Estrogen determines body fat distribution. In women, fat is stored on the hips, bottom, abdomen, and thighs. Fat cells manufacture and store estrogen. Some researchers believe that women get more body fat around menopause to ensure adequate estrogen from fat cells. Others believe low thyroid function and exhausted adrenals promote midsection fat gain.
Considering that excess fat reduces life expectancy, I tend to believe the second theory. The body is generally programmed to ensure survival, and too much fat causes heart disease, diabetes, breast cancer, and increased death rates. I mentioned earlier that as many as a third of people older than thirtyfive may have subclinical low thyroid function.
Low thyroid function promotes many hormonal problems that could be remedied with thyroidsupporting nutrients or medication (thyroid hormones). During the perimenopausal years (the ten to fifteen years before menopause) and menopause (one year with no periods), it is common for women to suffer a multitude of hormonal complaints. Hot flashes, night sweats, and sleep disturbances are common. Many people think these symptoms are associated with a decline in estrogen, but the symptoms, especially night sweats and insomnia, are also the hallmark symptoms of low thyroid function. Most menopausal women are given hormonereplacement therapy with estrogen for these symptoms.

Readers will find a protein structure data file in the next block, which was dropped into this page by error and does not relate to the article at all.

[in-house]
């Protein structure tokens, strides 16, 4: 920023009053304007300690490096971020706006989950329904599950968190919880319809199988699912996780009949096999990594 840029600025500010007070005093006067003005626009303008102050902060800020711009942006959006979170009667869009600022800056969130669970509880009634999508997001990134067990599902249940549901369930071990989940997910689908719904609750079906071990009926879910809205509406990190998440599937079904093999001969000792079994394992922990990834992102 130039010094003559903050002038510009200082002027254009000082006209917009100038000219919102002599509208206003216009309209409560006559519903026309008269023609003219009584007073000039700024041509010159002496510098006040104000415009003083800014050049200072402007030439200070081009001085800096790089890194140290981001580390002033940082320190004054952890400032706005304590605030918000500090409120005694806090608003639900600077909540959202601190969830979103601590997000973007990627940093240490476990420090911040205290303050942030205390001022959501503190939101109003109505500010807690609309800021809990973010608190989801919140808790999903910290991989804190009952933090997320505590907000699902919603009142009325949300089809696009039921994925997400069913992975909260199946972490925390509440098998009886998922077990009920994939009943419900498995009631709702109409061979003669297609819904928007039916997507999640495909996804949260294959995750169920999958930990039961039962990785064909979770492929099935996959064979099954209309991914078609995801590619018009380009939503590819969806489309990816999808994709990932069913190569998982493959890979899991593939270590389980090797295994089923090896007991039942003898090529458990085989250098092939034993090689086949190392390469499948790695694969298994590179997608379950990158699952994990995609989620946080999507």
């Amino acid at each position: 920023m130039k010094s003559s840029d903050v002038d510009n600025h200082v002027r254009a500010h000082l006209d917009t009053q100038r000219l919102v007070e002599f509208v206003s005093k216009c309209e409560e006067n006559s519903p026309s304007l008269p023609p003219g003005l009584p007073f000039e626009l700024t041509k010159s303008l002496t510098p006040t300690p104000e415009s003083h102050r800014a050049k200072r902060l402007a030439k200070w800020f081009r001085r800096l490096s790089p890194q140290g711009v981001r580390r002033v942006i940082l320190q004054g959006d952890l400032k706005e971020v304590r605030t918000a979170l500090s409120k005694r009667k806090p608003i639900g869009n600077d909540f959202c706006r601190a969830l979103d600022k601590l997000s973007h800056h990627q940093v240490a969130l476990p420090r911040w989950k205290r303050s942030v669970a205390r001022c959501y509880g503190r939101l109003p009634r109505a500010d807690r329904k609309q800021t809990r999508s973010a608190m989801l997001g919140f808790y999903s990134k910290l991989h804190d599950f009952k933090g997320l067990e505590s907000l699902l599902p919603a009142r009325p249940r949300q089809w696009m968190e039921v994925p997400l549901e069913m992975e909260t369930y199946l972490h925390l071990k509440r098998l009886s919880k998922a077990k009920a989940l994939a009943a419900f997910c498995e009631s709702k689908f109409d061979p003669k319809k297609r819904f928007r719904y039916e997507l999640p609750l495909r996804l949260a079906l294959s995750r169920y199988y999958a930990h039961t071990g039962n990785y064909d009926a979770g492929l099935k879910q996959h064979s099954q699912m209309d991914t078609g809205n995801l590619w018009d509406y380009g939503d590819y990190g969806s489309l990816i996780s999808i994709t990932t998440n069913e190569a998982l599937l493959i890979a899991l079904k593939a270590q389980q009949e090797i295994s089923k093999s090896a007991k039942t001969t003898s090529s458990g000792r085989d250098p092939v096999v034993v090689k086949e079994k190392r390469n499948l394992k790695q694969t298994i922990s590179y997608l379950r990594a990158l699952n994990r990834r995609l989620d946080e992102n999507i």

Perimenopausal women who are still menstruating may be put on the birth control pill. The problem with these treatments is that estrogen further shuts down the thyroid: high estrogen levels interfere with the thyroid hormones, particularly the utilization of T3, the most biologically active thyroid hormone. Too much estrogen-from hormone-replacement therapy or produced naturallyimpairs thyroid function.
Estrogen is an antagonist to thyroid hormone; it slows down the metabolic rate. As the metabolism slows, many women develop difficulties with fat metabolism. This happens because one of the functions of the thyroid hormones is to stimulate fat cells to burn fat. Weight-control problems result.
In addition, serum cholesterol or triglyceride levels may increase. Thyroid activity can also be inhibited by high levels of androgens (male sex hormones) circulating in the blood. Depression and fatigue are the most common thyroid symptoms in menopausal women. Read my book, co-authored with Karen Jensen, N.D., No More HRT: Menopause Treat the Cause, for non-hormonal solutions for menopause symptoms. This book covers everything you ever wanted to know about women’s hormones and how to correct their imbalance.